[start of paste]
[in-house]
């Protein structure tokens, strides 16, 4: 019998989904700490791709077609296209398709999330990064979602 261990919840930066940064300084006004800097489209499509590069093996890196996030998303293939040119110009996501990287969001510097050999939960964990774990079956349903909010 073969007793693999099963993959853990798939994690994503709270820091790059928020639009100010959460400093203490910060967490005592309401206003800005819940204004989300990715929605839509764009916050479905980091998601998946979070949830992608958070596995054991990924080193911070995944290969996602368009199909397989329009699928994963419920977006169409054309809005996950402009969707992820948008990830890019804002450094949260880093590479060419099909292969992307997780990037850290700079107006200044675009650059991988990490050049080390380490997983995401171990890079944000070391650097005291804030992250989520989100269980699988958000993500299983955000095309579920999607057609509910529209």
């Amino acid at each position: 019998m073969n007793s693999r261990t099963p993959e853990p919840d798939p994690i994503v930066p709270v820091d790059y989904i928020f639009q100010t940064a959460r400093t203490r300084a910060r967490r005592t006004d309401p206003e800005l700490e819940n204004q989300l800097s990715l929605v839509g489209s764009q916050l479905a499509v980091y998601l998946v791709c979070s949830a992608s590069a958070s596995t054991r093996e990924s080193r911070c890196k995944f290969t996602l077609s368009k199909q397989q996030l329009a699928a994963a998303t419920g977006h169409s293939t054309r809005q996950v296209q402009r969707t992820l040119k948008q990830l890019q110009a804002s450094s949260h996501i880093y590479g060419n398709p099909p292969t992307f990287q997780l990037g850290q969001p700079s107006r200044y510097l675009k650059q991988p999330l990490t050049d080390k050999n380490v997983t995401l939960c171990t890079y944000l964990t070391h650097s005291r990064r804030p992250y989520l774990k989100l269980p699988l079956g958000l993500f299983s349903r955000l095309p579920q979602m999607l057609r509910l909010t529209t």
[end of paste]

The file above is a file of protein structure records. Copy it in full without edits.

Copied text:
[in-house]
């Protein structure tokens, strides 16, 4: 019998989904700490791709077609296209398709999330990064979602 261990919840930066940064300084006004800097489209499509590069093996890196996030998303293939040119110009996501990287969001510097050999939960964990774990079956349903909010 073969007793693999099963993959853990798939994690994503709270820091790059928020639009100010959460400093203490910060967490005592309401206003800005819940204004989300990715929605839509764009916050479905980091998601998946979070949830992608958070596995054991990924080193911070995944290969996602368009199909397989329009699928994963419920977006169409054309809005996950402009969707992820948008990830890019804002450094949260880093590479060419099909292969992307997780990037850290700079107006200044675009650059991988990490050049080390380490997983995401171990890079944000070391650097005291804030992250989520989100269980699988958000993500299983955000095309579920999607057609509910529209």
């Amino acid at each position: 019998m073969n007793s693999r261990t099963p993959e853990p919840d798939p994690i994503v930066p709270v820091d790059y989904i928020f639009q100010t940064a959460r400093t203490r300084a910060r967490r005592t006004d309401p206003e800005l700490e819940n204004q989300l800097s990715l929605v839509g489209s764009q916050l479905a499509v980091y998601l998946v791709c979070s949830a992608s590069a958070s596995t054991r093996e990924s080193r911070c890196k995944f290969t996602l077609s368009k199909q397989q996030l329009a699928a994963a998303t419920g977006h169409s293939t054309r809005q996950v296209q402009r969707t992820l040119k948008q990830l890019q110009a804002s450094s949260h996501i880093y590479g060419n398709p099909p292969t992307f990287q997780l990037g850290q969001p700079s107006r200044y510097l675009k650059q991988p999330l990490t050049d080390k050999n380490v997983t995401l939960c171990t890079y944000l964990t070391h650097s005291r990064r804030p992250y989520l774990k989100l269980p699988l079956g958000l993500f299983s349903r955000l095309p579920q979602m999607l057609r509910l909010t529209t």